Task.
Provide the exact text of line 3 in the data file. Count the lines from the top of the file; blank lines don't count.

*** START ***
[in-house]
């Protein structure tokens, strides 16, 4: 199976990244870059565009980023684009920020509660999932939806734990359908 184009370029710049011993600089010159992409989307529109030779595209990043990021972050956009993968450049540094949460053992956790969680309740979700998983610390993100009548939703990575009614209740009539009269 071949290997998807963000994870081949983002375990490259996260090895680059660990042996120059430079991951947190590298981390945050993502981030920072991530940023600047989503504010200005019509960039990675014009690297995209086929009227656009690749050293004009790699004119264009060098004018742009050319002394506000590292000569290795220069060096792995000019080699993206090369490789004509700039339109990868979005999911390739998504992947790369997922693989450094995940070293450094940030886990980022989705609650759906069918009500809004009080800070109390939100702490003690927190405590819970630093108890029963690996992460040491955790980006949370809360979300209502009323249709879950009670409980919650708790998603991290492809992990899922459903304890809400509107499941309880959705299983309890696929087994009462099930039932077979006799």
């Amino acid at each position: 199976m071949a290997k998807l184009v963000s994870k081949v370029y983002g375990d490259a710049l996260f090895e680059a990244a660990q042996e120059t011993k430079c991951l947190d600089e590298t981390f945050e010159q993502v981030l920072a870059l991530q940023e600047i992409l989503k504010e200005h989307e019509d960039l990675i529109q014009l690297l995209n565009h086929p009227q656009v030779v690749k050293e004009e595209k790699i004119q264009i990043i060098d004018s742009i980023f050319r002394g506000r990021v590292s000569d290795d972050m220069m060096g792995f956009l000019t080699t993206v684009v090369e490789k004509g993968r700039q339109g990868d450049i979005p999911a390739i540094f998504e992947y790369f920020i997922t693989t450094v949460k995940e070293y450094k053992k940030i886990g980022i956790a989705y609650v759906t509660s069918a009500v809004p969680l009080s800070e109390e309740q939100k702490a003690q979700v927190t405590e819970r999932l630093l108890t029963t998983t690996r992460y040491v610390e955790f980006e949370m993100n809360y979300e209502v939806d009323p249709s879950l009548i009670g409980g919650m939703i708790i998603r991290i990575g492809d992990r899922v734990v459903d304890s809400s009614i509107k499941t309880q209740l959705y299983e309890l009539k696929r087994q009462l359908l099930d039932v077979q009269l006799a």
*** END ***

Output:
């Amino acid at each position: 199976m071949a290997k998807l184009v963000s994870k081949v370029y983002g375990d490259a710049l996260f090895e680059a990244a660990q042996e120059t011993k430079c991951l947190d600089e590298t981390f945050e010159q993502v981030l920072a870059l991530q940023e600047i992409l989503k504010e200005h989307e019509d960039l990675i529109q014009l690297l995209n565009h086929p009227q656009v030779v690749k050293e004009e595209k790699i004119q264009i990043i060098d004018s742009i980023f050319r002394g506000r990021v590292s000569d290795d972050m220069m060096g792995f956009l000019t080699t993206v684009v090369e490789k004509g993968r700039q339109g990868d450049i979005p999911a390739i540094f998504e992947y790369f920020i997922t693989t450094v949460k995940e070293y450094k053992k940030i886990g980022i956790a989705y609650v759906t509660s069918a009500v809004p969680l009080s800070e109390e309740q939100k702490a003690q979700v927190t405590e819970r999932l630093l108890t029963t998983t690996r992460y040491v610390e955790f980006e949370m993100n809360y979300e209502v939806d009323p249709s879950l009548i009670g409980g919650m939703i708790i998603r991290i990575g492809d992990r899922v734990v459903d304890s809400s009614i509107k499941t309880q209740l959705y299983e309890l009539k696929r087994q009462l359908l099930d039932v077979q009269l006799a």